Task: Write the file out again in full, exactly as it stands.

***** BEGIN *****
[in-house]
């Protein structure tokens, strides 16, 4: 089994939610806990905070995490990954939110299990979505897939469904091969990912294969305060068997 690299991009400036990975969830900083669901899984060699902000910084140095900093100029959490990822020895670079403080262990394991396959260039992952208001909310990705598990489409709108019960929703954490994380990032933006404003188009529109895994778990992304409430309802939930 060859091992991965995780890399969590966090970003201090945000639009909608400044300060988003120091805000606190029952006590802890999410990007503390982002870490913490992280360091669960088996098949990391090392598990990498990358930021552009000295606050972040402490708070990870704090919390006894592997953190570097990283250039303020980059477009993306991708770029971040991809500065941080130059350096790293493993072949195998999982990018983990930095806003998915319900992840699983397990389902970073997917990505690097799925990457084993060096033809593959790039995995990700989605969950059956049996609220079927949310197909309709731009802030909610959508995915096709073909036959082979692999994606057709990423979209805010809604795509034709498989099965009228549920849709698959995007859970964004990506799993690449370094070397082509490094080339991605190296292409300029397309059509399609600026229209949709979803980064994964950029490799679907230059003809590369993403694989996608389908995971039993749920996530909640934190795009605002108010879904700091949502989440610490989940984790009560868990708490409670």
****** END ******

[in-house]
């Protein structure tokens, strides 16, 4: 089994939610806990905070995490990954939110299990979505897939469904091969990912294969305060068997 690299991009400036990975969830900083669901899984060699902000910084140095900093100029959490990822020895670079403080262990394991396959260039992952208001909310990705598990489409709108019960929703954490994380990032933006404003188009529109895994778990992304409430309802939930 060859091992991965995780890399969590966090970003201090945000639009909608400044300060988003120091805000606190029952006590802890999410990007503390982002870490913490992280360091669960088996098949990391090392598990990498990358930021552009000295606050972040402490708070990870704090919390006894592997953190570097990283250039303020980059477009993306991708770029971040991809500065941080130059350096790293493993072949195998999982990018983990930095806003998915319900992840699983397990389902970073997917990505690097799925990457084993060096033809593959790039995995990700989605969950059956049996609220079927949310197909309709731009802030909610959508995915096709073909036959082979692999994606057709990423979209805010809604795509034709498989099965009228549920849709698959995007859970964004990506799993690449370094070397082509490094080339991605190296292409300029397309059509399609600026229209949709979803980064994964950029490799679907230059003809590369993403694989996608389908995971039993749920996530909640934190795009605002108010879904700091949502989440610490989940984790009560868990708490409670």